Local ABC News affiliate WKRN reported GM CEO Mary Barra was also on hand at the plant to kick off production of the plant’s third crossover SUV. Spring Hill also handles production of the GMC Acadia and Cadillac XT5. Both share a platform with the new XT6, the C1 architecture. The plant also builds the Holden Acadia in right-hand drive for Australia and handles some powertrain production.
Spring Hill is GM’s largest facility in North America and spans 7.1 million square feet on 2,000 acres of land.
Barra said she felt obligated to visit the plant where the automaker she oversees has invested more than $2 billion in the past nine years. She said more investment is planned as well.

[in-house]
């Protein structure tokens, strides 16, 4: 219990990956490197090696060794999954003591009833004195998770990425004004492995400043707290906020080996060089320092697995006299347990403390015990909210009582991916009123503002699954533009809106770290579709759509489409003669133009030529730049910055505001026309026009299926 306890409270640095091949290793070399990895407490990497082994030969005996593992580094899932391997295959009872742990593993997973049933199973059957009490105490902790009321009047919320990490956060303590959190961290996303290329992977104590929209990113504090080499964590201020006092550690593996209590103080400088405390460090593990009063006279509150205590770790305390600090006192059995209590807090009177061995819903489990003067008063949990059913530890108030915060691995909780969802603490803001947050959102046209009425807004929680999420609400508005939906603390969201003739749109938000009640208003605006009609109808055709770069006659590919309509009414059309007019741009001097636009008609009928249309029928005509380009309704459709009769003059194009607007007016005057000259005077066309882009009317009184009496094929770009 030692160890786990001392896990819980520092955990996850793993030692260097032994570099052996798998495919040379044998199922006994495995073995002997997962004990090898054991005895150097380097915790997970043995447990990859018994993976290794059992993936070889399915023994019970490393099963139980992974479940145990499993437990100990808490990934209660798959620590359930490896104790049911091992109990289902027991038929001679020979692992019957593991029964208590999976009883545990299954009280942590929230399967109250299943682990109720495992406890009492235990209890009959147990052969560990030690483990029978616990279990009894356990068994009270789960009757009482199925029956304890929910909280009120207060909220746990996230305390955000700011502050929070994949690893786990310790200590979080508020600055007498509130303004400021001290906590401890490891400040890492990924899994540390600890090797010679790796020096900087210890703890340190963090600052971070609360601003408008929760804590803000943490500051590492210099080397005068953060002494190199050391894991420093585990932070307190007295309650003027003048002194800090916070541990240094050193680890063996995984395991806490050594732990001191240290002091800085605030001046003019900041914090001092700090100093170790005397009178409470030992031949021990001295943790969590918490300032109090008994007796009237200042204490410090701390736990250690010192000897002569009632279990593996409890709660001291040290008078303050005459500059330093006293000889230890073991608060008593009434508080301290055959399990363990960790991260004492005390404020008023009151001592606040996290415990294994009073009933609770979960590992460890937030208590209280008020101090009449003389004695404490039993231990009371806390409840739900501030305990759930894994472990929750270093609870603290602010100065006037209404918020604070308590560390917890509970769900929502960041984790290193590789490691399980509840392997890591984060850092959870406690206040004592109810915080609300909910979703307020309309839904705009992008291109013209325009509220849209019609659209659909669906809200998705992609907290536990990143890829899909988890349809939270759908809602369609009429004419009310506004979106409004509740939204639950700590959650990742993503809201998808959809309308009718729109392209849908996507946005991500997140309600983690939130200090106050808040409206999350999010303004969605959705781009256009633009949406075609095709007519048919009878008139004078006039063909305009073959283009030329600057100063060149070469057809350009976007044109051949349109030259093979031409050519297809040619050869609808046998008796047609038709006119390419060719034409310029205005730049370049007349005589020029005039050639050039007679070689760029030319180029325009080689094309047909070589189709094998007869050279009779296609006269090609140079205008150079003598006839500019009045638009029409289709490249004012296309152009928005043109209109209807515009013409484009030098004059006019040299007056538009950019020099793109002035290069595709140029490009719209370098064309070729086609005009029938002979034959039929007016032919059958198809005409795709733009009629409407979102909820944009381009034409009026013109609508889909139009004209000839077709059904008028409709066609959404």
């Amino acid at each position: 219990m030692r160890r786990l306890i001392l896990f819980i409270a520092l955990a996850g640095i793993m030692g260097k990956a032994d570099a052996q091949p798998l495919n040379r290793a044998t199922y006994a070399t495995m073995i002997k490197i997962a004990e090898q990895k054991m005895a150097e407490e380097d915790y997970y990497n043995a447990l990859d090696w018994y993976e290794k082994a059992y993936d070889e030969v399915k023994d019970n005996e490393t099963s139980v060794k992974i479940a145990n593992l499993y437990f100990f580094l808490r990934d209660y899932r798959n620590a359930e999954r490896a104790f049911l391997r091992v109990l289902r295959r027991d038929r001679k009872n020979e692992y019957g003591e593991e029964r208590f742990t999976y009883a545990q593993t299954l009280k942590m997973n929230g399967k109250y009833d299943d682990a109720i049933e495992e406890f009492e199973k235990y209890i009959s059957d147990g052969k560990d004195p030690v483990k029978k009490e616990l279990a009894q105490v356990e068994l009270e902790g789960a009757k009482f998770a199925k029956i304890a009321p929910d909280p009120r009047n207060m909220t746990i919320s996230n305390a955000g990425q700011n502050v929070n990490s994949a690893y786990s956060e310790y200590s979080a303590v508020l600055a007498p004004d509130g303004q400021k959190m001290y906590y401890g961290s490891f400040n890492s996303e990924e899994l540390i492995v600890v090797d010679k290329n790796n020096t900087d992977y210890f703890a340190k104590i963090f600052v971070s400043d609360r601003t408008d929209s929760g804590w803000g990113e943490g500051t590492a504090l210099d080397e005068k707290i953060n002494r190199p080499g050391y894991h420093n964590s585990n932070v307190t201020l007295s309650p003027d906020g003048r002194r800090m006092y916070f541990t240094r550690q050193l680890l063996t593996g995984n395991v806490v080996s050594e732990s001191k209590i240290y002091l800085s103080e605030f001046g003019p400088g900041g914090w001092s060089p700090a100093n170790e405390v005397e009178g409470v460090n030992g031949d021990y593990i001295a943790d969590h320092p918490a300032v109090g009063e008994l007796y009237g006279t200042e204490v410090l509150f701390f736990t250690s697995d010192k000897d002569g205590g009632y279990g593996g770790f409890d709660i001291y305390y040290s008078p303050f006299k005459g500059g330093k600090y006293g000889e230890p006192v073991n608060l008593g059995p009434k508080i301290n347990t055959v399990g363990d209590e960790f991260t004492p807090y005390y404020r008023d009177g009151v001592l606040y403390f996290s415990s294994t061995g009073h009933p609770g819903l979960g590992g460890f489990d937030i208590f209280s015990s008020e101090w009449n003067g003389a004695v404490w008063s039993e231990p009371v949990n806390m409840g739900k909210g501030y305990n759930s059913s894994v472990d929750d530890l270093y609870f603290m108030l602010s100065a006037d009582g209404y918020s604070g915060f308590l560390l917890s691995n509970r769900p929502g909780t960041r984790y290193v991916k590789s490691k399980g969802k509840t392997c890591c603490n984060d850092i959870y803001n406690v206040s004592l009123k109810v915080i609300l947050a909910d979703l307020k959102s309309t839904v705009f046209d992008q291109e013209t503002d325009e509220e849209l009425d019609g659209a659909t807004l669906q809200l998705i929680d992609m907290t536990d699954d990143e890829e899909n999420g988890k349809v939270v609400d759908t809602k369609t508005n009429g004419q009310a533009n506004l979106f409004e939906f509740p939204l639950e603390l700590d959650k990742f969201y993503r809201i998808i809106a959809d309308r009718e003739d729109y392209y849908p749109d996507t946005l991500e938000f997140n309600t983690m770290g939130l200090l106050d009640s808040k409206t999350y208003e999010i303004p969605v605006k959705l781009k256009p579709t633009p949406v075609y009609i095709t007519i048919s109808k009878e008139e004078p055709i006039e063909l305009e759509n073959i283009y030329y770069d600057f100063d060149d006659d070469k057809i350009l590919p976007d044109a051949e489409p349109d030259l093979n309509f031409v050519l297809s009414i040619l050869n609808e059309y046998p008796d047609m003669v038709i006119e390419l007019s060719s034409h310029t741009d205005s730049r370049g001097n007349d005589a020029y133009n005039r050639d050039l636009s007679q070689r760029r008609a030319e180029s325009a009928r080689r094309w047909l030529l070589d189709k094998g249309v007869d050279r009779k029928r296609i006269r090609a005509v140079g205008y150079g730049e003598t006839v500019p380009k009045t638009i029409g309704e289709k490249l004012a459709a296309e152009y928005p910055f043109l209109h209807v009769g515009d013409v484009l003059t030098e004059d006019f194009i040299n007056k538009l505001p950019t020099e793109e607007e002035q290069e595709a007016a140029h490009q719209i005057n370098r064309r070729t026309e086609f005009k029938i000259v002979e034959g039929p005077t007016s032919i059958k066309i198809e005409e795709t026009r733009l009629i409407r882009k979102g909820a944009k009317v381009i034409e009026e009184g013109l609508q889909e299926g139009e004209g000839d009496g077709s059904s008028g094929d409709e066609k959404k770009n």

Spring Hill’s boom comes at the expense of other GM facilities across North America. GM will shutter the Oshawa assembly plant in Canada, and idle two production plants in the U.S.: Lordstown in Ohio and Detroit-Hamtramck in Michigan. It’s likely both of those will be closed this year after United Auto Worker union discussions over a new labor contract.
The 2020 Cadillac XT6 finally begins to fill out Cadillac’s crossover lineup, which has long been only the XT5 mid-size crossover and the full-size Escalade SUV. The XT4 arrived last year as the brand’s first entry into the compact-ish segment (the XT4 is a bit of an in-betweener size wise), and the XT6 represents a mid-size-plus offering to bridge the gap between the XT5 and Escalade.
We have reason to believe a true full-size crossover is still in the pipeline, however.
The 2020 XT6 will reach dealers later this year and orders will open this spring.